A Quick History of Coffee, Part 1
Coffee: making Mondays manageable since 850 AD. Or something like that.
Given its current global scope, the story of coffee's discovery is a bit unusual in the botanical cannon. People apparently lived around the plants for centuries before thinking to do anything with it. And now 2.25 billion cups are consumed daily, around the world.
No one knows if this legend is true, but the story of coffee is supposed to have begun in the late 9th century when an Ethiopian herdsman found his goats to be more lively after eating a certain bush. But really?
Around 1100, traders from the Arabian peninsula took the plant home and began cultivating it in increasingly large plantations. They called the drink Qahwa, or "that which prevents sleep"—and that is the word from which both coffee and café derive.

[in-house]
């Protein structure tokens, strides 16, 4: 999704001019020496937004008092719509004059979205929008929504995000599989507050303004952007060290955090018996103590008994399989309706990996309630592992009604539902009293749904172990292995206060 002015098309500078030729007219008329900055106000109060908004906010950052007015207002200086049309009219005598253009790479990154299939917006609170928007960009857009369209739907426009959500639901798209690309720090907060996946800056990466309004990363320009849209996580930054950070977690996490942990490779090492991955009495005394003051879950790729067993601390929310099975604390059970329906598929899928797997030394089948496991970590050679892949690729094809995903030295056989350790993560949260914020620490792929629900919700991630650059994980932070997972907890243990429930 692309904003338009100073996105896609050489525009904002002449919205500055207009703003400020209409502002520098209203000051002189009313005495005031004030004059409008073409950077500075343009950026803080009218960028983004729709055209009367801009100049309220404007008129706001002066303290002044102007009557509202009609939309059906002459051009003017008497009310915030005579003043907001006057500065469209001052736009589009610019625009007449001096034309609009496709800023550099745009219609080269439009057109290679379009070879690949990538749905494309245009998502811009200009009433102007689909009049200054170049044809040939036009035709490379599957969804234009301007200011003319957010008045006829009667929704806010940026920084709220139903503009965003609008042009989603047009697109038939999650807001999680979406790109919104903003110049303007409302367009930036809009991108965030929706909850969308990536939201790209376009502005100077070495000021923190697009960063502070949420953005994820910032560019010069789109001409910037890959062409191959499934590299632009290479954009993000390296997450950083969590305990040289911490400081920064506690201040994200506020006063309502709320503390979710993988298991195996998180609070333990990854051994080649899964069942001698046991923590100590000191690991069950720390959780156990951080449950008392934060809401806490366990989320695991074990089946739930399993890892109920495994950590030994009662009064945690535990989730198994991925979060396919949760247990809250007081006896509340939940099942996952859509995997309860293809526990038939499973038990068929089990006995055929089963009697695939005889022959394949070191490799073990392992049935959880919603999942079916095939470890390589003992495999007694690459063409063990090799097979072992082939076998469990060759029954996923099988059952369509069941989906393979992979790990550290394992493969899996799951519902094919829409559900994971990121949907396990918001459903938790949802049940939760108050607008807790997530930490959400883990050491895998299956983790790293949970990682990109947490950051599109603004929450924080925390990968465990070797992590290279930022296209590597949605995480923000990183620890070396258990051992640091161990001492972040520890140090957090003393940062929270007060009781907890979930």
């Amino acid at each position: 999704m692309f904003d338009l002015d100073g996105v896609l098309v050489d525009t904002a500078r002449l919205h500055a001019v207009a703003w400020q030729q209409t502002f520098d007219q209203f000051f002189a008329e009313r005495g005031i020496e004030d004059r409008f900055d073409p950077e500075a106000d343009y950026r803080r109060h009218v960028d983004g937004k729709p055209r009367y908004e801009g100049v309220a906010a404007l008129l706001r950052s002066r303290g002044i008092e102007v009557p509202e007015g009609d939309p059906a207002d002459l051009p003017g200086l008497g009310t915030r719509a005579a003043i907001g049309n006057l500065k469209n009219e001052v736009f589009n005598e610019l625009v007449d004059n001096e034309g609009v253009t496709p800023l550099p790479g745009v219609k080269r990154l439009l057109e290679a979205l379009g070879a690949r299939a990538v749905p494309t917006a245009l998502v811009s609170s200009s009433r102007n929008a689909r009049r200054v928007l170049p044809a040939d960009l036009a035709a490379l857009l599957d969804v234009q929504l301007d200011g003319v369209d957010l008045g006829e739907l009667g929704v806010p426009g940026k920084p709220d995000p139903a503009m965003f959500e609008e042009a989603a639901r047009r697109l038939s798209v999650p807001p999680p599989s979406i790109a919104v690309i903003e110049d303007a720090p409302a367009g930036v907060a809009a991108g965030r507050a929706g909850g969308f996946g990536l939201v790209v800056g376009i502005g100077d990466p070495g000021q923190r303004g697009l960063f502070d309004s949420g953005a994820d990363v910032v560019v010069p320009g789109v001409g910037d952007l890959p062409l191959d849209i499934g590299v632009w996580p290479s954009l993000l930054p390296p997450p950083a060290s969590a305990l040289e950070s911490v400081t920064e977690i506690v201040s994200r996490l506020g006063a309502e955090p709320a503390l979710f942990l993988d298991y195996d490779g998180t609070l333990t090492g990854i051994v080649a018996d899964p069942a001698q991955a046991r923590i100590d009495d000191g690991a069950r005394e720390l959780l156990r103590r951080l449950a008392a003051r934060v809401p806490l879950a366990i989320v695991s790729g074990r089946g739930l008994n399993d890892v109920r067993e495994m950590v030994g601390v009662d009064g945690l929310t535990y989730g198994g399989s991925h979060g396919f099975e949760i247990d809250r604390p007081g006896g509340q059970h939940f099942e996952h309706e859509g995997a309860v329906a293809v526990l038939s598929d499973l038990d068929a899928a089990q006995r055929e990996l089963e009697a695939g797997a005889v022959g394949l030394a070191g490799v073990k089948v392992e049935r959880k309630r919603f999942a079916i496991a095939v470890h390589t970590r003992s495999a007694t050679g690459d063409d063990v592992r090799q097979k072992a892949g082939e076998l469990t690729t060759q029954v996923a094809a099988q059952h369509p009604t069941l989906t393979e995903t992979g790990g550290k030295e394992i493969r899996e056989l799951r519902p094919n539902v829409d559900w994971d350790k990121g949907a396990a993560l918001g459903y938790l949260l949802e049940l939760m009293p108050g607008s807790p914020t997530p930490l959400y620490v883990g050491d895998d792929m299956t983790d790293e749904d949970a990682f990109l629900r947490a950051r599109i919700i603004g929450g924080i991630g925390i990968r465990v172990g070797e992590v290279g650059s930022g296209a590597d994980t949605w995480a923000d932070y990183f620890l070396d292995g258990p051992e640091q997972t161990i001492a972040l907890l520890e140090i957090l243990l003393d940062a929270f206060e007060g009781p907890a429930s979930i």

In the 11th century, it was coffee's leaves that were called the "magical fruit". Arabica coffee leaves have anti-inflammatory properties and it was once marketed as an alternate tea. Have you ever tried coffee leaf tea? How was it?
This is just the first chapter in the story of coffee... stay tuned for the next chapter tomorrow.